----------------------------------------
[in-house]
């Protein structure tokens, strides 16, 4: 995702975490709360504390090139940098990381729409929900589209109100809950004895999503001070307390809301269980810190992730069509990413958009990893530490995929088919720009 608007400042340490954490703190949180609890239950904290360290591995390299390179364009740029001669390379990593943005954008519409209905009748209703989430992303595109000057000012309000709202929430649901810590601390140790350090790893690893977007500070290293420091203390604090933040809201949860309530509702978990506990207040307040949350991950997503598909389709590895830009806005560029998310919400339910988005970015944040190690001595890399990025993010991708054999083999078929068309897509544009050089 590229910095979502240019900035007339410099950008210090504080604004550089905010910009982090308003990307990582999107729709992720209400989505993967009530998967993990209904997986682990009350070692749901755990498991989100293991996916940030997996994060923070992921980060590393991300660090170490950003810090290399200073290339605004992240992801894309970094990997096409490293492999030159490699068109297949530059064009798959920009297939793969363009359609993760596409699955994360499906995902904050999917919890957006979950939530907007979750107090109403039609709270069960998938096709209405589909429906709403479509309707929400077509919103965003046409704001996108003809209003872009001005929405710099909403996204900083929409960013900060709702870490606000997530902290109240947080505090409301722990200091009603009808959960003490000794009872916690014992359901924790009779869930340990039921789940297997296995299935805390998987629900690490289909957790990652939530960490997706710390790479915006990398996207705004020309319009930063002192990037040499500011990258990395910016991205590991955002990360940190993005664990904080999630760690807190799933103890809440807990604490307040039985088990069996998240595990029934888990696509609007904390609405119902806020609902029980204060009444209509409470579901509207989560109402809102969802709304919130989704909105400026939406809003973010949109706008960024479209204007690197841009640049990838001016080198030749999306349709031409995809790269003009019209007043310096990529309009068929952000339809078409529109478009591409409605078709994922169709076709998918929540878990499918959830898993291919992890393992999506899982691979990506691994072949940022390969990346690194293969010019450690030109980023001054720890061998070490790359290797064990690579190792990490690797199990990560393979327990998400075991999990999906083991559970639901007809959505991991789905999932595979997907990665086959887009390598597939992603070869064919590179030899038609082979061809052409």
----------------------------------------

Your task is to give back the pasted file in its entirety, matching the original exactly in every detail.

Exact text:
[in-house]
């Protein structure tokens, strides 16, 4: 995702975490709360504390090139940098990381729409929900589209109100809950004895999503001070307390809301269980810190992730069509990413958009990893530490995929088919720009 608007400042340490954490703190949180609890239950904290360290591995390299390179364009740029001669390379990593943005954008519409209905009748209703989430992303595109000057000012309000709202929430649901810590601390140790350090790893690893977007500070290293420091203390604090933040809201949860309530509702978990506990207040307040949350991950997503598909389709590895830009806005560029998310919400339910988005970015944040190690001595890399990025993010991708054999083999078929068309897509544009050089 590229910095979502240019900035007339410099950008210090504080604004550089905010910009982090308003990307990582999107729709992720209400989505993967009530998967993990209904997986682990009350070692749901755990498991989100293991996916940030997996994060923070992921980060590393991300660090170490950003810090290399200073290339605004992240992801894309970094990997096409490293492999030159490699068109297949530059064009798959920009297939793969363009359609993760596409699955994360499906995902904050999917919890957006979950939530907007979750107090109403039609709270069960998938096709209405589909429906709403479509309707929400077509919103965003046409704001996108003809209003872009001005929405710099909403996204900083929409960013900060709702870490606000997530902290109240947080505090409301722990200091009603009808959960003490000794009872916690014992359901924790009779869930340990039921789940297997296995299935805390998987629900690490289909957790990652939530960490997706710390790479915006990398996207705004020309319009930063002192990037040499500011990258990395910016991205590991955002990360940190993005664990904080999630760690807190799933103890809440807990604490307040039985088990069996998240595990029934888990696509609007904390609405119902806020609902029980204060009444209509409470579901509207989560109402809102969802709304919130989704909105400026939406809003973010949109706008960024479209204007690197841009640049990838001016080198030749999306349709031409995809790269003009019209007043310096990529309009068929952000339809078409529109478009591409409605078709994922169709076709998918929540878990499918959830898993291919992890393992999506899982691979990506691994072949940022390969990346690194293969010019450690030109980023001054720890061998070490790359290797064990690579190792990490690797199990990560393979327990998400075991999990999906083991559970639901007809959505991991789905999932595979997907990665086959887009390598597939992603070869064919590179030899038609082979061809052409």